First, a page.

The casino industry may seem a world apart from most businesses; after all, most enterprises aren’t 24-hour, windowless operations filled with tourists and high rollers. But one thing all businesses have in common is the need to prevent fraud, and casino operators are experts at that. Casinos arguably attract more fraudsters than any other industry, but any business is vulnerable on some level. Here are a few lessons from the pros that can apply to nearly any business or organization.
High-Tech/Low-Tech: A casino needs to be on guard for everything from sophisticated electronic hacks used to ‘fool’ slot machines into more frequent payouts to a patron slipping a bet onto the craps table after the dice have been tossed. A combination of experienced security personnel, video surveillance and data analysis helps to reveal irregularities, giving them the upper hand (pun intended) against potential fraud.
In other industries, video surveillance may be appropriate to protect physical inventory or to monitor employees with access to cash. The technology for security video has grown by leaps and bounds, even as costs have declined. A low-cost system can allow a business owner to keep tabs on video feeds from where he or she may be, even on a smartphone. And while prevention is always best, video evidence can assist in a prosecution should it become necessary.
Even more useful to the typical business is data analysis, which need not be as complicated as it sounds. Regular review of banking and other financial statements, done by someone other than the person writing the checks, can reveal irregularities.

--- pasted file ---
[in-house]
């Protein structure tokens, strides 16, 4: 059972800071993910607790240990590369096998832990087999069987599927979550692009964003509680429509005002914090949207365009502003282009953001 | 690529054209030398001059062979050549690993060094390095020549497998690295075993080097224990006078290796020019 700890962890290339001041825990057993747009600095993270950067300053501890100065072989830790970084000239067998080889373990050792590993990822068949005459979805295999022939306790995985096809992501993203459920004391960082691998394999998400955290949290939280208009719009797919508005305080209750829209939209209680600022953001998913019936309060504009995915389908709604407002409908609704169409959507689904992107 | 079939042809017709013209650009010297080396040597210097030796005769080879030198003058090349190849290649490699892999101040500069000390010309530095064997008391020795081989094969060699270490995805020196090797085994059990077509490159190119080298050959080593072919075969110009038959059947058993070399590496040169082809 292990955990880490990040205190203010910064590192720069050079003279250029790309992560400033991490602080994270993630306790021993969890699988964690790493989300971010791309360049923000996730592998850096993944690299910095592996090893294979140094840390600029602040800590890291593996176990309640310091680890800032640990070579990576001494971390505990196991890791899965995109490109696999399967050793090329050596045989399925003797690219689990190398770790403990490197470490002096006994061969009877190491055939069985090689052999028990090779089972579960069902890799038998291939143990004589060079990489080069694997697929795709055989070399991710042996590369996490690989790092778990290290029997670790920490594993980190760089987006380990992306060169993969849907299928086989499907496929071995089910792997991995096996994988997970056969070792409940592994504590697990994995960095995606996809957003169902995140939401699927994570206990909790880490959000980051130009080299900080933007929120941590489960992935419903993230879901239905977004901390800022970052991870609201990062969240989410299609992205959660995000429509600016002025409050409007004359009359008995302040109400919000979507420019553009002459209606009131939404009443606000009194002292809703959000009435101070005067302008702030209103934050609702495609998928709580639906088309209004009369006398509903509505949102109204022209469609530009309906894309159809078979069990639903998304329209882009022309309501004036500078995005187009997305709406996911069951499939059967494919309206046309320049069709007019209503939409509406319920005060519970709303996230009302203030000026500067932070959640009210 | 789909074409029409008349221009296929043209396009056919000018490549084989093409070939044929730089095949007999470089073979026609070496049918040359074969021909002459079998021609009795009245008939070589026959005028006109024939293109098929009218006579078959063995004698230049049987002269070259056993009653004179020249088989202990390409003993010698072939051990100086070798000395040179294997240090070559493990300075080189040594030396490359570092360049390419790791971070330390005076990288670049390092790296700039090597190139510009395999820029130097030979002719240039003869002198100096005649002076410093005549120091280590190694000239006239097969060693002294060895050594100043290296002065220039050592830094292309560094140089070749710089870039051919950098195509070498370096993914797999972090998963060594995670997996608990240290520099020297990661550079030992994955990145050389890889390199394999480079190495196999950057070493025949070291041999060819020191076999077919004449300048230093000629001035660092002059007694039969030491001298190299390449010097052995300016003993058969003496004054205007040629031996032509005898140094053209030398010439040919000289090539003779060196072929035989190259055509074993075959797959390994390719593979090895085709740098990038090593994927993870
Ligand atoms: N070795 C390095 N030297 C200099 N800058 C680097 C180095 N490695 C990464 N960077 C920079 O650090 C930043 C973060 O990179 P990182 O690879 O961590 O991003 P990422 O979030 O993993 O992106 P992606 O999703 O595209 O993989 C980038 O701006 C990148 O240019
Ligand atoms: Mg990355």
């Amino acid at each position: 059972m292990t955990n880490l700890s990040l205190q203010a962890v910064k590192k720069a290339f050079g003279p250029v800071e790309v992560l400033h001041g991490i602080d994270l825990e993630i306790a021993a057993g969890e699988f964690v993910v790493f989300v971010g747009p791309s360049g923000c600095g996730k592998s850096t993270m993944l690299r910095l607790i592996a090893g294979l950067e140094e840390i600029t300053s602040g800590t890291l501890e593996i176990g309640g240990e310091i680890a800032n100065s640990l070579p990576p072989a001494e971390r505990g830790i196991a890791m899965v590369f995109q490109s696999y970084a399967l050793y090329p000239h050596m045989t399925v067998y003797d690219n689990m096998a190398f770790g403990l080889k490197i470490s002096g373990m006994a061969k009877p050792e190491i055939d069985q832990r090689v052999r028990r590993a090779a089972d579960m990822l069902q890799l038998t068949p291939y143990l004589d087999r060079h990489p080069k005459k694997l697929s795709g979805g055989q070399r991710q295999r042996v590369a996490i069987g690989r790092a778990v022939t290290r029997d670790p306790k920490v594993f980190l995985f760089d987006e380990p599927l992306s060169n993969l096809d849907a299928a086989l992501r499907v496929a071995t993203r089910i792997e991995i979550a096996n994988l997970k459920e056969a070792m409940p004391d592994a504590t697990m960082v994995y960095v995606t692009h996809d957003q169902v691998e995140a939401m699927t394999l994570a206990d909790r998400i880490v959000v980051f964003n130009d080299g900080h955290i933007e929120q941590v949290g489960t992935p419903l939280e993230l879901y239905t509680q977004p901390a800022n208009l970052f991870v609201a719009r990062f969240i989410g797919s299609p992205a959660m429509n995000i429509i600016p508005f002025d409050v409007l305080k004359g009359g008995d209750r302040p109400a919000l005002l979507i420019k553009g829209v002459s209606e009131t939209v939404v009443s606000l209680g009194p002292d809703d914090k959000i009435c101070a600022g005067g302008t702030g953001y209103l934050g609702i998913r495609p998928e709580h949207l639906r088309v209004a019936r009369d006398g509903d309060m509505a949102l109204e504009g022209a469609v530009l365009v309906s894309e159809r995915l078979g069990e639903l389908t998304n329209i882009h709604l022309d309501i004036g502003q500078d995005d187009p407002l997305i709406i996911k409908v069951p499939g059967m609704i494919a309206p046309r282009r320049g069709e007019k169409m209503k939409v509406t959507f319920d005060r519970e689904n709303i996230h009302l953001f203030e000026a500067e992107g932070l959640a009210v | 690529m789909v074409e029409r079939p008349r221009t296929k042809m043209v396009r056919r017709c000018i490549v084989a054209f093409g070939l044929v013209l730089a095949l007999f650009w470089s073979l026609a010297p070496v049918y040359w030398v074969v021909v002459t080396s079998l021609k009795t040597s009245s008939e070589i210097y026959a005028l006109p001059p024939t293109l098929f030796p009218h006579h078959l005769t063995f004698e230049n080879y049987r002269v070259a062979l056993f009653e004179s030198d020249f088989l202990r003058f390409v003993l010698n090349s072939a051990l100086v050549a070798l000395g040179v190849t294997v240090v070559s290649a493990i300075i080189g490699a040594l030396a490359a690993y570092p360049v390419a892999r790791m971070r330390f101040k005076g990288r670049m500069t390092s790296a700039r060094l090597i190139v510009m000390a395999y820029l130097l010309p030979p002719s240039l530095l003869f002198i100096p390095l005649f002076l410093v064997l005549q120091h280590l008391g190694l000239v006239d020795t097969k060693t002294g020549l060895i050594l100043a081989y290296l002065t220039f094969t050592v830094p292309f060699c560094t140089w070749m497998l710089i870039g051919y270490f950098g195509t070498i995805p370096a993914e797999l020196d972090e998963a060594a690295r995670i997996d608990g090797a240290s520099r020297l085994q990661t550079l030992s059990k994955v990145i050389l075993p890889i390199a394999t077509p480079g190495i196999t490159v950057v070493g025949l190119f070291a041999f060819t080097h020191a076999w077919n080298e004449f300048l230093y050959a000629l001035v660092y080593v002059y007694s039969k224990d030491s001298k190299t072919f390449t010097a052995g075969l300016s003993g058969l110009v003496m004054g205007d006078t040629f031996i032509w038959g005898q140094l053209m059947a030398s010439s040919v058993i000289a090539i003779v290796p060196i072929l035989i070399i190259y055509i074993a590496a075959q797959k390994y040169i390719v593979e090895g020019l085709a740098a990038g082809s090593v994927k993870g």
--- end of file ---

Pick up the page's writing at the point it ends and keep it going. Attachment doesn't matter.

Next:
From within/From without: Casinos have to deal with the dual threat of not only the visitor looking to defraud the system, but employees with access to point-of-sale systems who might be tempted to pocket the money paid for a “comped” meal or a bogus room upgrade.
The typical organization is much more likely to be defrauded by an employee than an outsider, but any enterprise doing business online is a potential target for external fraud. IT security measures should be regularly reviewed and updated.
And as to the employee seeking to defraud their employer, the best defense is a system of checks and balances that divides the responsibilities: for example, a policy stating that checks above a certain amount must be signed by two employees, and that all checks presented for signature are accompanied by an invoice or other supporting documentation.
Access: A recurring dilemma in the casino industry is how much access a frontline employee should be granted, for example: should a desk clerk be privy to the necessary code to comp a room for a patron? Best security practices would dictate that only a manager should have that information, but a manager may be spread too thin to respond promptly to customer needs. Every industry has similar tradeoffs, and striking the appropriate balance between security and a smooth-running, customer-friendly operation involves careful analysis.
Start small: Most businesses don’t have the security budget of a multi-billion dollar casino. The good news is that most businesses don’t need to. The best procedure is to set a plan in place that implements safeguards one at a time on a specific timeline. As each successive step is implemented the previous measures should be reviewed to be certain they’re having a positive impact on security without hampering the responsiveness of business operations.
For any questions, please contact Salmon Sims Thomas.